daydream

V. It is no sign that a work is not from the Spirit of God that example is a great means of it.

Yup.  Can’t disagree with that.  Copycat behaviour (in itself) isn’t proof that something isn’t a work of God (though it could mean that you’re an elderly Japanese Elvis impersonator…).

Japanese Elvis Convention

VI. It is no sign that a work is not from the Spirit of God that many who seem to be the subjects of it are guilty of great imprudences and irregularities in their conduct.

Yup.  Can’t disagree with that.  The fact that someone acts imprudently or irregularly (in itself) isn’t proof that something isn’t a work of God (though it could mean that you’re hanging around the very wrong crowd…)

Thriller

VII. Nor are many errors in judgment, and some delusions of Satan intermixed with the work, any argument that the work in general is not of the Spirit of God.

Yup.  Can’t disagree with that.  The fact that someone does something dumb or believes a lie (in itself) isn’t proof that something isn’t a work of God (though it could mean that you’re a few minutes away from becoming an example of divine judgment…)

Dont open that

VIII. If some, who were thought to be wrought upon, fall away into gross errors, or scandalous practices, it is no argument that the work in general is not the work of the Spirit of God.

Yup.  Can’t disagree with that.  The fact that someone falls into gross error (in itself) isn’t proof that something isn’t a work of God (though it could mean that you may die in a large fire started by your “prophet”…)

Branch-Davidians

IX. It is no argument that a work is not from the Spirit of God that it seems to be promoted by ministers insisting very much on the terrors of God’s holy law, and that with a great deal of pathos and earnestness.

Dr. Brown rebuts his own points when he says: “My, how things have changed! In Edwards’ day, the concern was about too much hellfire preaching; nowadays, the concern is about almost no hellfire preaching.” (Kindle Locations 2066-2067).  Wait a minute.  Is this some sort of unintentional admittance on Dr. Brown’s part that many charismatic pastors don’t preach judgment?  I find that HARD to believe!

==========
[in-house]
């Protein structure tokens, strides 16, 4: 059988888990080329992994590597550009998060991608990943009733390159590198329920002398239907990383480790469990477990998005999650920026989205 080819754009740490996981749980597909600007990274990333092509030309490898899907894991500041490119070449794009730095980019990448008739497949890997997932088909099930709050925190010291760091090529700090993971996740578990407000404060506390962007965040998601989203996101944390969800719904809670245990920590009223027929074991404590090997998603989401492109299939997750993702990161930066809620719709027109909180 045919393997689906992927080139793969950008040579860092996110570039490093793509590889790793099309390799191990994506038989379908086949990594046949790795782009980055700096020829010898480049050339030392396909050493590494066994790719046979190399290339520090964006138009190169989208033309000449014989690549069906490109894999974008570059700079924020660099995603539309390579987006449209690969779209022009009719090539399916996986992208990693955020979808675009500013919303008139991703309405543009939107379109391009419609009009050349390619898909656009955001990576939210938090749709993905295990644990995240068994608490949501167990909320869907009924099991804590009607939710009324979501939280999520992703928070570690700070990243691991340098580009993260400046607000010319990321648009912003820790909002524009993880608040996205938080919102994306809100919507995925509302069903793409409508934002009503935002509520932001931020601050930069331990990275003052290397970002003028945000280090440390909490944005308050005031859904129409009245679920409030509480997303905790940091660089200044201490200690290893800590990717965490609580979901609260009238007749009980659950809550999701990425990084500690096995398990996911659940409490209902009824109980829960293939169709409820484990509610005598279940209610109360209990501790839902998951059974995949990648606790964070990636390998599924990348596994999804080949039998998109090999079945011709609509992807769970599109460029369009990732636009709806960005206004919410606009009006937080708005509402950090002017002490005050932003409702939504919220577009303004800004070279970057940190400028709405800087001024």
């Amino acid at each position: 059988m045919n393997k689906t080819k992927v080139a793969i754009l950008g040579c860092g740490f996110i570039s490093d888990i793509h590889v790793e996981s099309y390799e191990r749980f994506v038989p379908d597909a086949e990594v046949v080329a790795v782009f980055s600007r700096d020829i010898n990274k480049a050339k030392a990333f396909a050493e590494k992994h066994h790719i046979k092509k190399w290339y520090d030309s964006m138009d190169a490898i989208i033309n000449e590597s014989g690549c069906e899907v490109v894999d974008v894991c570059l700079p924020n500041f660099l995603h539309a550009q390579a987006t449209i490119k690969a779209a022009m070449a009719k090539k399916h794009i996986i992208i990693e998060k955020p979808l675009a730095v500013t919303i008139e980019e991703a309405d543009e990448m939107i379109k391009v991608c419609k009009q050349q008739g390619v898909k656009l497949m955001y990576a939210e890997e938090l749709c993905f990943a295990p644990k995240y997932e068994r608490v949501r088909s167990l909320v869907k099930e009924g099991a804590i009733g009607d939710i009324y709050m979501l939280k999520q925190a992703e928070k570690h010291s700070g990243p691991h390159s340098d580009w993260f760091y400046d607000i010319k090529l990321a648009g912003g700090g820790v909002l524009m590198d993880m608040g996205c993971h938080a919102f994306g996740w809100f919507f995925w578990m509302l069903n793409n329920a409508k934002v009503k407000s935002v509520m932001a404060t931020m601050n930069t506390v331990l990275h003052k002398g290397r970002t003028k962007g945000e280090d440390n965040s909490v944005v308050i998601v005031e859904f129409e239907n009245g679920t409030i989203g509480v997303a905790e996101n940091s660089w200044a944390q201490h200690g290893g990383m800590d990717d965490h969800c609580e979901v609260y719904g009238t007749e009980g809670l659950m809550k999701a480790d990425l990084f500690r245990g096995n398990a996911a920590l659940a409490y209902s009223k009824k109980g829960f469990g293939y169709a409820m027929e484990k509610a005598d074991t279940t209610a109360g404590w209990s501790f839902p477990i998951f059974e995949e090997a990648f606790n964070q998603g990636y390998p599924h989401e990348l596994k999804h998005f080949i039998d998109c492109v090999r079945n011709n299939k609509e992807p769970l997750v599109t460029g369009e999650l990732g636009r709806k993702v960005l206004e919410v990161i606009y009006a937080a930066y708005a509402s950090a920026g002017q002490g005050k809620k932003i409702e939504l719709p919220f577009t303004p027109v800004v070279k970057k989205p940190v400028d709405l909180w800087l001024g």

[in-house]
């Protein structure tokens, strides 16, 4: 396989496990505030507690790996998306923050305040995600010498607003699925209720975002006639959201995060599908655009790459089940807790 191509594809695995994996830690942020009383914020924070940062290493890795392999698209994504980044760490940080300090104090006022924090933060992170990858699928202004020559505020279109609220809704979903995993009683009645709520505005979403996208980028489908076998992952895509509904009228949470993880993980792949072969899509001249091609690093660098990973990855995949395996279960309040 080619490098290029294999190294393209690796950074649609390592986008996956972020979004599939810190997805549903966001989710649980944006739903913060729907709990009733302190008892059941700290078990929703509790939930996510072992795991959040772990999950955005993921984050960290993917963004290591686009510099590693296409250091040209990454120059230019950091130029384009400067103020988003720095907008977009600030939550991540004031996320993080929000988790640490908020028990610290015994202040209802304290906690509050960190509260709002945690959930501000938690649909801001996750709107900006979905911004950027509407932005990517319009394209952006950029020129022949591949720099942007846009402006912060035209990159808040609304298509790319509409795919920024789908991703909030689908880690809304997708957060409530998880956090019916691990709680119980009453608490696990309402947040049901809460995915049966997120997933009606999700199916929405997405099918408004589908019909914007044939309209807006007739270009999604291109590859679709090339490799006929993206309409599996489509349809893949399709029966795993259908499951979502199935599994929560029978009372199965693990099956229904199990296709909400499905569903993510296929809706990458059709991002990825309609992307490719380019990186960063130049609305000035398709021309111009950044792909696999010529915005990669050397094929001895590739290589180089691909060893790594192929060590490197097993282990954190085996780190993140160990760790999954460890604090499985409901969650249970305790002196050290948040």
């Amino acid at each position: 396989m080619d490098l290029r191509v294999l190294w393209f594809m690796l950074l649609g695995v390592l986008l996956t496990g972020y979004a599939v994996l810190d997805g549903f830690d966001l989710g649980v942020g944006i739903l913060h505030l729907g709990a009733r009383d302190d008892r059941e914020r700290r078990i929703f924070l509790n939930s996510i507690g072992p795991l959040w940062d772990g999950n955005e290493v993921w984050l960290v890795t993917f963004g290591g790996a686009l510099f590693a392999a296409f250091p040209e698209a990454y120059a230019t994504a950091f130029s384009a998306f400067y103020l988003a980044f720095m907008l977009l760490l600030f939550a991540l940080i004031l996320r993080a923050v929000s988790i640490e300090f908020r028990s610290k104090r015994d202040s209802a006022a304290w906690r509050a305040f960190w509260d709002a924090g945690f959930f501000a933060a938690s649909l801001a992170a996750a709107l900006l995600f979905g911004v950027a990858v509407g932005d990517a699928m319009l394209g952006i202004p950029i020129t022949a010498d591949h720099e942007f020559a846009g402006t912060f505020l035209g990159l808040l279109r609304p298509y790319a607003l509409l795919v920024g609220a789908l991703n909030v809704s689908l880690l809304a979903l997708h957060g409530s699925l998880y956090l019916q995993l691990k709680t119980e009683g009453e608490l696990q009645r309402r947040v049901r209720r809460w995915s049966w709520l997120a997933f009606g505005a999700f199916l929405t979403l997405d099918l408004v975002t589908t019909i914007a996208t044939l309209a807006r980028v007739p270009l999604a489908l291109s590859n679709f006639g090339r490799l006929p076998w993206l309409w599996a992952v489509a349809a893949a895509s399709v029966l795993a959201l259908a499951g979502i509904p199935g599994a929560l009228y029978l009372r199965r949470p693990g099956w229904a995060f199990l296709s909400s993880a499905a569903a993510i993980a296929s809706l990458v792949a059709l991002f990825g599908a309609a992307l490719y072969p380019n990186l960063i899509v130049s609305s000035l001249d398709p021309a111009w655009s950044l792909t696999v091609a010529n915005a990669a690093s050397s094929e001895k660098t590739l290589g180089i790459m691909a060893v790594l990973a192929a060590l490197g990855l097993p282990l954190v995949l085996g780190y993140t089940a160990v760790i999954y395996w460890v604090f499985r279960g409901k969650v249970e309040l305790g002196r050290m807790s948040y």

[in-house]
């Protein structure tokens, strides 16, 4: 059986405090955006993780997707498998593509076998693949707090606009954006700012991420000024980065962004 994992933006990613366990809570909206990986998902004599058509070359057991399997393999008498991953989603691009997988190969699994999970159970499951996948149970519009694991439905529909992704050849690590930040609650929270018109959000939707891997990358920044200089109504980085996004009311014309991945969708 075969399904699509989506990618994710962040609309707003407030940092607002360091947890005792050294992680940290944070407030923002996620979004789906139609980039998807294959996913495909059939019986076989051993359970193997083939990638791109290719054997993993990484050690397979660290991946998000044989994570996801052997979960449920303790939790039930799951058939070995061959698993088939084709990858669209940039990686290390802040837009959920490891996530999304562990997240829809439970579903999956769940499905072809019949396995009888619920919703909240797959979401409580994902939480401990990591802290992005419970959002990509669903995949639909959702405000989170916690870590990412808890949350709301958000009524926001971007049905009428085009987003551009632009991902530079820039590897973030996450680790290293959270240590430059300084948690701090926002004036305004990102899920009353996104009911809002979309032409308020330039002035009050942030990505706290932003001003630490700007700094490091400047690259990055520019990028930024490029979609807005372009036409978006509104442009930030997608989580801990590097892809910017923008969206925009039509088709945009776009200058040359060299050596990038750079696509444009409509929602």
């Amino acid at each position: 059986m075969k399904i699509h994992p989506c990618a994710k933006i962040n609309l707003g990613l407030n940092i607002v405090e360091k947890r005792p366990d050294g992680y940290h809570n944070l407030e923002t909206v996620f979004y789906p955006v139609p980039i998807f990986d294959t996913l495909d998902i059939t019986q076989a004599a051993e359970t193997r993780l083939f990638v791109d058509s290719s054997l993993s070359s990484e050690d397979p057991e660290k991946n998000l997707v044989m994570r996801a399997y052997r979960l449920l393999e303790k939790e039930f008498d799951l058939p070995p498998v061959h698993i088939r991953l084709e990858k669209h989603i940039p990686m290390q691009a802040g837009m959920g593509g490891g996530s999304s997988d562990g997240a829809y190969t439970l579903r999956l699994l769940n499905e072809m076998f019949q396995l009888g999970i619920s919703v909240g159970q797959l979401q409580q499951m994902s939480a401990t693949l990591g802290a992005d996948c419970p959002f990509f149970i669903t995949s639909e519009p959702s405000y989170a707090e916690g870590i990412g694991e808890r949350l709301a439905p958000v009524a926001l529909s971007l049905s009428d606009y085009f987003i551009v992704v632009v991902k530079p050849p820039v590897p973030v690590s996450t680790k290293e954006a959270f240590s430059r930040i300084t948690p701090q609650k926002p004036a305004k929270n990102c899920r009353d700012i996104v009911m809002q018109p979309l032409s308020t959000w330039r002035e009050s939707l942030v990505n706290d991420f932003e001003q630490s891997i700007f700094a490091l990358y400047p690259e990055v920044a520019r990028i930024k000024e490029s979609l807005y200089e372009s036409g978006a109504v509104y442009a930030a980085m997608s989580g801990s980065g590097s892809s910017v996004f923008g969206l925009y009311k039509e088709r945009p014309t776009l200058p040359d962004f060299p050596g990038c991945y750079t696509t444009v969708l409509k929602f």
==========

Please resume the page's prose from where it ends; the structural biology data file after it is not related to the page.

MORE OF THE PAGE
Joel(Oh wait.  No I don’t.)

If you were thinking critically as you read those nine “non-signs”, you may have been thinking the same thing I was; Dr. Brown was pointing to those as some sort of refutation of the cessationist arguments brought against the global charismatic movement on the basis of outlandish behaviour, error and moral failings of many charismatic leaders.  Funny thing is that saying “that doesn’t prove this isn’t a work of God” isn’t helpful to the charismatic case at all.  Instead, that just opens up the door to every single wolf that can convincingly twist the scripture since the typical defensive line is either “if the Bible doesn’t explicitly condemn it, it might be the Spirit” or “judge it by the fruit”.  Those lines are used by everyone (true or false) and there’s neither any consistently objective hermeneutical principles used to interpret the scripture, nor agreed upon definition of “fruit” (it’s often made synonymous with numerical growth, or professions of faith, or evangelistic fervor, etc.).

So in a nutshell, Dr. Brown’s application of the non-signs makes the Strange Fire critiques look like they’re being overly stringent, but end up opening the door to anything accused of being wacky, outlandish, imaginary, falsified, scandalous, Satanic, heretical, and even tolerant of sin.  Absolutely anyone or anything could be a work of the Spirit, right?

Dumb-and-Dumber

Well apparently not, since this isn’t the end of the discussion.   The discussion continues with Jonathan Edwards’ five tests of a genuine work of God; that’s what establishes what is authentic.  These, along with 2 other smaller points, will be discussed in the next post (which is already well under way…).

Until Next Time,

Lyndon “Still sorting through a bunch of Edwards’ writing” Unger

Advertisements

11 thoughts on “Authentic Fire Review – Part 6 – Review of Chapter 5

  1. What an eye opener. Edwards nine presuppositions sound antithetical to the truths of Scripture. I understand why Brown would use them.

  2. Pingback: Do Not Be Surprised… This ‘n’ That (21 February 2014) | Truth2Freedom's Blog

  3. Pingback: Authentic Fire Review – Part 6 – Review of Chapter 5 Continued | Watch Your Life and Doctrine Closely...

  4. Pingback: Authentic Fire Chapter 5 Review | hipandthigh

  5. Pingback: Authentic Fire Review – Part 7 – Review of Chapter 7 | Watch Your Life and Doctrine Closely...

  6. Pingback: Authentic Fire – Chapter 7 Review | hipandthigh

  7. Pingback: Authentic Fire Review Part 8 – Review of Chapter 9 | Watch Your Life and Doctrine Closely…

  8. Pingback: Authentic Fire Review Links | hipandthigh

  9. Pingback: Authentic Fire Review Part 9 – Appendix 1 | Watch Your Life and Doctrine Closely…

  10. Pingback: A Little Authentic Fire Announcement | Watch Your Life and Doctrine Closely…

Share your thoughts

Fill in your details below or click an icon to log in:

WordPress.com Logo

You are commenting using your WordPress.com account. Log Out / Change )

Twitter picture

You are commenting using your Twitter account. Log Out / Change )

Facebook photo

You are commenting using your Facebook account. Log Out / Change )

Google+ photo

You are commenting using your Google+ account. Log Out / Change )

Connecting to %s